The wedding was celebrated in the 57th Street mansion on the afternoon of April 15, 1913, followed by a reception.  If society had been surprised a year earlier, it would be staggered six months later when the New-York Tribune reported “Announcement has been made of the engagement of Mrs. H. Bramhall Gilbert, daughter of the late William V. Brokaw, of this city, to Captain Cyril Patrick William Francis Radclyffe Dugmore, late of the British Army Service Corps and now on the reserve of officers.”

The recently widowed Lilla had just returned from Europe where she and daughter Florence had spent the summer; perhaps getting to know Captain Dugmore better.  Immediately upon their return Lilla left the 57th Street mansion for good and took an apartment at No. 903 Park Avenue.

A month before Lilla’s wedding in the Gilbert mansion, William Ziegler had purchased a building lot from Otto Kahn on 71st Street on the Lenox Library Block.  His new property abutted the Henry C. Frick mansion currently under construction and was reported to be the largest plot, with the exception of Frick’s, on the block.  With construction of his planned mansion expected to last at least two years, Ziegler needed a place to stay.  On September 2, 1913 he leased the 57th Street mansion from Teresa R. Carroll for two years at $20,000 a year (a substantial rent of about $400,000 a month today).

Ziegler, had recently come into possession of the multimillion dollar estate of his father, William Ziegler, a manufacturer and patron of Arctic expeditions.   Ten months before signing the lease, he had married Gladys Virginia Watson in the St. Regis Hotel on December 11.

The Ziegler family expanded three weeks after taking the 57th Street house when a daughter was born in their country house in Noroton, Connecticut.

When the Zieglers moved into their completed mansion on East 71st Street, Teresa Carroll briefly leased the 57th Street house to Wendell C. Phillips in 1916.  But by now the neighborhood had drastically changed.  Wealthy residents had nearly all fled up Fifth Avenue along Central Park and their former mansions had either been converted for commercial purposes or razed. 

A year later, on February 13, 1917, Mrs. Carroll leased the house to Hagop K. Kevorkian who converted the mansion to “The Studios.”  An artist himself, Kevorkian ran an art gallery called “Kevorkian” and rented studios.  On May 19, 1918 he showed his patriotism by hosting an “Entertainment Intime” for the benefit of the smoke and canteen fund of the Dewey Navy Recreation Committee of the Woman’s Naval Service, Inc.  Among the celebrated entertainers were Marion Davis, the Dolly Sisters, Ann Pennington, Kay Laurel, Ina Claire, and a troupe from the Ziegfeld Follies who did a number.

Kevorkian’s star-studded benefit was patronized by some of society’s most elite, including Mrs. Stuyvesant Fish, George Jay Gould, John Wanamaker, Jr., Reginald Vanderbilt and Anthony J. Drexel Biddle, Jr.

Lilla Gilbert's stunning interiors were stripped bare to showcase Kevorkian's sculptures -- photo by Wurts Bros. from the collection of the Museum of the City of New York
Kevorkian made an unfortunate choice in tenants in 1921.  Already in the building was Adeline D. Cummings who ran an upscale art and antiques shop upstairs.  She was highly upset when a new tenant moved in—Dr. Berthold Baer who ran an undertaking establishment.  Hagop Kevorkian was equally upset when she began moving her inventory out of the building.  The dispute ended up in Supreme Court.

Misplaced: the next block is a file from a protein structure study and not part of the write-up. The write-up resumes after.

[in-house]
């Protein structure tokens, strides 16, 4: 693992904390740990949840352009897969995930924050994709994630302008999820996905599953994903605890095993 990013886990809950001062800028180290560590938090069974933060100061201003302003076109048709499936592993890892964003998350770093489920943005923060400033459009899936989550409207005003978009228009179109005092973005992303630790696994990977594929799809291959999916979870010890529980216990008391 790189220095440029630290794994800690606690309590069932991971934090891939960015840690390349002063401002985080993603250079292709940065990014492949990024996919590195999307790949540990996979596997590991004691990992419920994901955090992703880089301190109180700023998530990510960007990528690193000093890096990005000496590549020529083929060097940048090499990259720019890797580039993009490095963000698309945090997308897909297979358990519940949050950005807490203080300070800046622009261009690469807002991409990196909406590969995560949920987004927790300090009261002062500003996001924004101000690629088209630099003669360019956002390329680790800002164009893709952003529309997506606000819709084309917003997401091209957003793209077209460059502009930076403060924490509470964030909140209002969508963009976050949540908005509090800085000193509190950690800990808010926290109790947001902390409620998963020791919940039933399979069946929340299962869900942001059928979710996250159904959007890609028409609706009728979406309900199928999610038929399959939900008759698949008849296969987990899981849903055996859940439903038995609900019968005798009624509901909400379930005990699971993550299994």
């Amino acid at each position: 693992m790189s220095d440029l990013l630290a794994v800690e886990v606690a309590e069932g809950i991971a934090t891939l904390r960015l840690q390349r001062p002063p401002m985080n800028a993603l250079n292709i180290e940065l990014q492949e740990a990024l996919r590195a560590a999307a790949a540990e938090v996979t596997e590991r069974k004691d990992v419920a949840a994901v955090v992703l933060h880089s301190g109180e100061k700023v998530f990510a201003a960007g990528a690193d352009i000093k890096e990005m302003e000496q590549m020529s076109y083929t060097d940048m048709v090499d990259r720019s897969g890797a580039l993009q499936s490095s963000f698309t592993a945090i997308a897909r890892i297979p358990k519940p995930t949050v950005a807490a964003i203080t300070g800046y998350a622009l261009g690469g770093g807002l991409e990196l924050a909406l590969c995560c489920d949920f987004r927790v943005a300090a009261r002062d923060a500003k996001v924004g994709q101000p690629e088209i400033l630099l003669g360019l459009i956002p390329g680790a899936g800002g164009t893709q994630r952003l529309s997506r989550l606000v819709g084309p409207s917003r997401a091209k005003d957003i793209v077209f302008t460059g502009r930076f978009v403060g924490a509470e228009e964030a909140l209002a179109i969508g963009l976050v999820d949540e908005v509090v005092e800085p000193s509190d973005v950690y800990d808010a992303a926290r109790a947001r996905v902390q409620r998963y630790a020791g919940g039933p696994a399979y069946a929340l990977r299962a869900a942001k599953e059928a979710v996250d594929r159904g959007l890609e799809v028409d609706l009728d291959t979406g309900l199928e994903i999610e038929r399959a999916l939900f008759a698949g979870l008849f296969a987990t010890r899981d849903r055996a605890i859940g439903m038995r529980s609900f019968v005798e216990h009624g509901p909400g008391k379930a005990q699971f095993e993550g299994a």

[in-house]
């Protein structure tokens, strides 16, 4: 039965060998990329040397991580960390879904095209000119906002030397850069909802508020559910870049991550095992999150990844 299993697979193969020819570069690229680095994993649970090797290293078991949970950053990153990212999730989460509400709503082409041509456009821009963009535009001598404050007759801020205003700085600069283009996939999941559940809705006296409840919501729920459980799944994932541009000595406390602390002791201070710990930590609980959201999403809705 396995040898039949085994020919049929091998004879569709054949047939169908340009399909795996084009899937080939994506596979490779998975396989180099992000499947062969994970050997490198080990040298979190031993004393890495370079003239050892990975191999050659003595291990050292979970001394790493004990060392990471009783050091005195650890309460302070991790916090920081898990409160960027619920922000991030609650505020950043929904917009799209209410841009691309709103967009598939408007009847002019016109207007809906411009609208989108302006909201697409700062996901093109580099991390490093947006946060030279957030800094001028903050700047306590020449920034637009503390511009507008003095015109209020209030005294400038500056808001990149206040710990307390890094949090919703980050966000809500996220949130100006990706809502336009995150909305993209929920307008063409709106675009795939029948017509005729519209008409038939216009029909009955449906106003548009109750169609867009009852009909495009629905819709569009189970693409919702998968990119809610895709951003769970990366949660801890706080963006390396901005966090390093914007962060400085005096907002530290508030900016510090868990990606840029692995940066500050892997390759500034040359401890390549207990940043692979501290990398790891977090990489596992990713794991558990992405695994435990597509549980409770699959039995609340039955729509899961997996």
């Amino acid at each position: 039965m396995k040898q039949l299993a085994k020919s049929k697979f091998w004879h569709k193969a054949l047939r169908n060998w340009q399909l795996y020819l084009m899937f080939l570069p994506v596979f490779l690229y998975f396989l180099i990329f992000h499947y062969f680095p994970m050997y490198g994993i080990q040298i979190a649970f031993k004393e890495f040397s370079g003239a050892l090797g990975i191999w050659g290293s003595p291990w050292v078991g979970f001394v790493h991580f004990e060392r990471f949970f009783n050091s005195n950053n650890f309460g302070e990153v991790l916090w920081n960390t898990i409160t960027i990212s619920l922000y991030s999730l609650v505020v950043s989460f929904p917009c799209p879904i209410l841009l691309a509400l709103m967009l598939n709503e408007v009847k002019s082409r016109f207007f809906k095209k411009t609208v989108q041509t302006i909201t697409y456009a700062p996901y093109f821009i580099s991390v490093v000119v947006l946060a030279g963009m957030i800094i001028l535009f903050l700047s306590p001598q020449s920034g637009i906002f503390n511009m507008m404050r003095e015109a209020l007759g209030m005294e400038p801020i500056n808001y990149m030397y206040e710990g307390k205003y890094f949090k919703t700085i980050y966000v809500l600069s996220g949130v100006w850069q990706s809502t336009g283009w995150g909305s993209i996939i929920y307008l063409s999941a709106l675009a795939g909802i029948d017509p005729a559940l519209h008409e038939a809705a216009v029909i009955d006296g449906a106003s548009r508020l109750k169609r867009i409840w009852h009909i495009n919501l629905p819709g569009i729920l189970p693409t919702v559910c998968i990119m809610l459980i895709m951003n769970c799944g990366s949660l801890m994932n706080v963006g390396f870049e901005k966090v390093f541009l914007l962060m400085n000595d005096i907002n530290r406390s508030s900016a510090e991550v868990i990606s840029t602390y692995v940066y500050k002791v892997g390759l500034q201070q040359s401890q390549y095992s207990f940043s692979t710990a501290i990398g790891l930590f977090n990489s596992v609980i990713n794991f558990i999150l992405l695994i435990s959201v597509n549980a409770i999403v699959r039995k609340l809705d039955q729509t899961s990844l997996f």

She complained in court that “the injury her business suffered from the all-pervading, though suave, gloom virtually constituted eviction proceedings.”  She told the judge “Funeral services were held in the building and there were coffins everywhere.”  The New-York Tribune reported “When prospective customers, seeking antiques, sought to take the elevator to Mrs. Cummings’s shop they were likely to find the car piled high with coffins, she said, and redolent tuberoses and resignation.”

The newspaper said lightly, “The coffins were undeniably modern and utilitarian and did not appeal in the slightest to Mrs. Cummings’s customers.  One or two encounters with coffins, she said, was enough for the hardiest and her business began to languish alarmingly.”

Kevorkian converted the street level to retail space -- photo by Wurts Bros. from the collection of the Museum of the City of New York

The dispute was worked out, the funerary business left, and on May 6, 1922 the Real Estate Record and Guide reported that “An antique dealer who for some time had leased the former fine residence of the late John F. Carroll at 40 West 57th street, recently bought it.”

Kevorkian would retain possession of the house for years and in the 1930s and 1940s, in addition to the studios, apartments were leased in the upper floors to well-to-do tenants.  In 1937 one of these was Andy Sannella, a locally well-known radio and dance orchestra leader.  On June 22, 1940 Walter Winchell hinted at a debutante’s identity without exposing her name.  “The pretty gal who tried to wreck the Stork Club last night while cold sober (she bumped over tables, chairs and crockery) dwells at 40 West Fifty-seventh street.  She was released in the station house after signing a promise never to go there again.”

Not long after the pretty girl knocked over tables at the Stork Club, the 57th Street house became home to the American Friends of Norway.  Then, in the late 1950s to 1961 photographer Ray Shorr operated his studio and classroom here.  Students learned the art of photography from the celebrated Shorr.  A lingerie store, the Corsetorium, was on the ground floor.

August 1961 was the end of the line for Ray Shorr’s photography class here, the Corsetorium, and the French Gothic mansion itself.  Alfred Lawrence purchased No. 40 and No. 38 as part of a redevelopment project that replaced the old homes with a modern business building.


  1. Wow you can certainly fill a narrow facade with an abundance of French Gothic tracery. Beautiful roofline and multi-storey bay Unfortunately that up ended glass box is quite the eyesore as the replacement of such elegance.

  2. Another cool home that is now an eyesore. Why can't people leave beautiful things alone? Just because it's modern, does not make something good. The craftsmanship that went into the lost mansion won't soon be repeated.

    On a side note, did they ever find out who was breaking into all of those buildings, or did I miss that part in the story?

    1. I did not come across any follow up reports that the burglar was ever caught. Gutsy guy, too!

  3. What a magnificent residence this was............inside and out.


  4. What an exquisite structure - interior as well as exterior. I don't see the name of the architect who indeed "pulled out all the architectural stops". Do you know the designer?

    1. The architectural firm was Kirby, Petit & Green. Sorry for that oversight!